Misogyny in the Music Industry Is Worse than You Think

 

TW: Sexual abuse, harassment, sexism

2020 is a not-so-hot mess.

Aside from the pandemic, we’re existing in the age of #MeToo, gender pay gaps, a rise in domestic violence towards women, and rampant abusers in positions of power. It’s time to start addressing the injustices that are happening all around us. This includes calling out sexism and misogyny in the music industry.

 

‘I Just Had Sexism’ via Unsplash.com 

Why is sexism in the music industry being swept under the carpet?

An article by Marie Claire investigating the music industry, revealed that pop music alone is ‘a £4 billion-a-year business in which men hold 67.8 per cent of the jobs, and the vast majority of positions of power’. It’s slightly less surprising, then, that when it comes to the music industry, women often don’t get a look-in. This is especially when it comes to being credited for their work, as female and feminine-identified artists only account for 17% of the charts.

So, surely women just aren’t making as much music as men?

This would appear so, but if frequent chart-topper The 1975 are anything to go by, then the answer may lie elsewhere. A lack of acknowledgement is happening on a larger scale, too. From 2013-2020, women only comprised 2% of Grammy nominees for Producer of the Year, and 7.6% of nominees for Album of the Year. In the 2020 Grammys, men received more than twice the amount of awards as women.

Among these nominees is the controversial producer Lukasz Gottwald, also known as Dr. Luke. Gottwald came under fire in 2016, after singer Kesha initiated a series of unsuccessful lawsuits against him for sexual assault and abuse. As if this ordeal wasn’t traumatic enough for her, Kesha also experienced a string of online hate that explicitly accused her of making false claims to seek attention.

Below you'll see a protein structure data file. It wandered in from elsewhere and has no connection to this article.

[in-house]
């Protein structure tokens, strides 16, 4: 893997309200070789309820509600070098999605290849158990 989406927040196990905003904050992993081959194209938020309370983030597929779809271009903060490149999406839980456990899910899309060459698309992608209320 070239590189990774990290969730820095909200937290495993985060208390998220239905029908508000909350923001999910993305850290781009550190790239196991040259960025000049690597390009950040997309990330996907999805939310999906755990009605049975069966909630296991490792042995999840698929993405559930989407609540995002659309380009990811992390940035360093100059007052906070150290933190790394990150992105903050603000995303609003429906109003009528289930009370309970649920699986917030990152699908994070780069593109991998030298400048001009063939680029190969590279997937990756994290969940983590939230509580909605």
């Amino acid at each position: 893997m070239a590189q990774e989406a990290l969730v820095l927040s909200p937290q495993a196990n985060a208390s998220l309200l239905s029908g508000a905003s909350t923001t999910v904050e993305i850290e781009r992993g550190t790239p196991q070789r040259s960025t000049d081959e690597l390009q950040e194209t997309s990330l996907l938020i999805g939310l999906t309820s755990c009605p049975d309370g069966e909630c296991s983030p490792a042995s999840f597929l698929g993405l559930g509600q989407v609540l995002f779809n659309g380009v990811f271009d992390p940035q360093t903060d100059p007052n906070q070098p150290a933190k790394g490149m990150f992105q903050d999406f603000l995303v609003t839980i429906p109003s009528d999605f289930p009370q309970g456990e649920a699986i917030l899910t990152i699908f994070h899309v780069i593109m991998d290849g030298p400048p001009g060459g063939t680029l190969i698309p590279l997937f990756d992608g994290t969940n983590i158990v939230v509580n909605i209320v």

Kesha via gettyimages.co.uk

Misogyny in the music industry has allowed Gottwald to keep his prosperous career despite the avalanche of evidence against him. This isn’t an isolated incident either. Other named abusers like Chris Brown, BØRNS and 6ix9ine still maintain thriving music careers, despite being ‘held accountable’ for their actions.

Undeterred, Kesha clapped back in the bravest way possible, releasing ‘Praying’ in 2017. ‘Praying’ is a rip-roaring power ballad about letting go (which Kesha certainly did for this track). A certified anthem, the song digresses away from the cheesy club music that Kesha is best known for. Piano floats in amongst hopeful synths and crisp, stripped-back production that oozes passion. The climax of the track lies in the final poignant chorus, where Kesha’s flawless vocals surge forward to an earth-shattering F6, amongst a triumphant choir. This melodic burst rings, as she sighs, breathless, ‘I hope you find your peace / Fallin’ on your knees / Praying’ and the song concludes.

 

 

Kesha demonstrates that it’s not all doom and gloom. As feminist discourse is coming to the forefront, we’re seeing an increase of support for women in music. The 1975, for example, refused to play music festivals with majority male line ups that inspired other artists to do the same. Organisations and events championing women in music are popping up everywhere. Allegations against men are finally being taken seriously, including R Kelly and Harvey Weinstein, being arrested and imprisoned for their sexual assault crimes.

Phoebe Bridgers via gettyimages.co.uk

Misogyny in the music industry is surviving because not enough people are doing enough to counter it. Until we sufficiently address and combat sexism, women and feminine-identified people will continue being underpaid, oppressed, and discredited.

Time can bring change, but only when partnered with discussion.

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